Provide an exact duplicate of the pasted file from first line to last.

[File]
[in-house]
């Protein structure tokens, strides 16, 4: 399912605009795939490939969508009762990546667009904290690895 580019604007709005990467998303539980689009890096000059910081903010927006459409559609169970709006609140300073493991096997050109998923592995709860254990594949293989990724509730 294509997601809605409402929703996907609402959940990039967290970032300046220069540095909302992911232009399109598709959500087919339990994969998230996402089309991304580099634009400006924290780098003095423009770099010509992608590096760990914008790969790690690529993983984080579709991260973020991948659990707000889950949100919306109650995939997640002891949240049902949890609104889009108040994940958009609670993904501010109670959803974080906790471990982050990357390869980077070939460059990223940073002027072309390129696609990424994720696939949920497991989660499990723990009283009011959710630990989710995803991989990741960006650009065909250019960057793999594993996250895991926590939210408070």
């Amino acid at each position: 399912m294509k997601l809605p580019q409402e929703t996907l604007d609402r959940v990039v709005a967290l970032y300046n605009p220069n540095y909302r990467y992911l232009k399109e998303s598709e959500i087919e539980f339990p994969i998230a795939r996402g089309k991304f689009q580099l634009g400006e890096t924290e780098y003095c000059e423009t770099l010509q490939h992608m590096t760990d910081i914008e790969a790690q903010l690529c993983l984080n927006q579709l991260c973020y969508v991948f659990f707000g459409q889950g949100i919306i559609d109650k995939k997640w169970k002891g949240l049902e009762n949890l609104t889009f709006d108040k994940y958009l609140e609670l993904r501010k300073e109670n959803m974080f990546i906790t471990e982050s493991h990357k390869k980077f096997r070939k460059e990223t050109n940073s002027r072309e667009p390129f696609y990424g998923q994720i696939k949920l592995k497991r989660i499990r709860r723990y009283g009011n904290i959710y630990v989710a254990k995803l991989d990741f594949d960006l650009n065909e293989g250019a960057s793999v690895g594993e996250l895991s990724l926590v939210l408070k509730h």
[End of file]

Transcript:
[in-house]
């Protein structure tokens, strides 16, 4: 399912605009795939490939969508009762990546667009904290690895 580019604007709005990467998303539980689009890096000059910081903010927006459409559609169970709006609140300073493991096997050109998923592995709860254990594949293989990724509730 294509997601809605409402929703996907609402959940990039967290970032300046220069540095909302992911232009399109598709959500087919339990994969998230996402089309991304580099634009400006924290780098003095423009770099010509992608590096760990914008790969790690690529993983984080579709991260973020991948659990707000889950949100919306109650995939997640002891949240049902949890609104889009108040994940958009609670993904501010109670959803974080906790471990982050990357390869980077070939460059990223940073002027072309390129696609990424994720696939949920497991989660499990723990009283009011959710630990989710995803991989990741960006650009065909250019960057793999594993996250895991926590939210408070």
């Amino acid at each position: 399912m294509k997601l809605p580019q409402e929703t996907l604007d609402r959940v990039v709005a967290l970032y300046n605009p220069n540095y909302r990467y992911l232009k399109e998303s598709e959500i087919e539980f339990p994969i998230a795939r996402g089309k991304f689009q580099l634009g400006e890096t924290e780098y003095c000059e423009t770099l010509q490939h992608m590096t760990d910081i914008e790969a790690q903010l690529c993983l984080n927006q579709l991260c973020y969508v991948f659990f707000g459409q889950g949100i919306i559609d109650k995939k997640w169970k002891g949240l049902e009762n949890l609104t889009f709006d108040k994940y958009l609140e609670l993904r501010k300073e109670n959803m974080f990546i906790t471990e982050s493991h990357k390869k980077f096997r070939k460059e990223t050109n940073s002027r072309e667009p390129f696609y990424g998923q994720i696939k949920l592995k497991r989660i499990r709860r723990y009283g009011n904290i959710y630990v989710a254990k995803l991989d990741f594949d960006l650009n065909e293989g250019a960057s793999v690895g594993e996250l895991s990724l926590v939210l408070k509730h």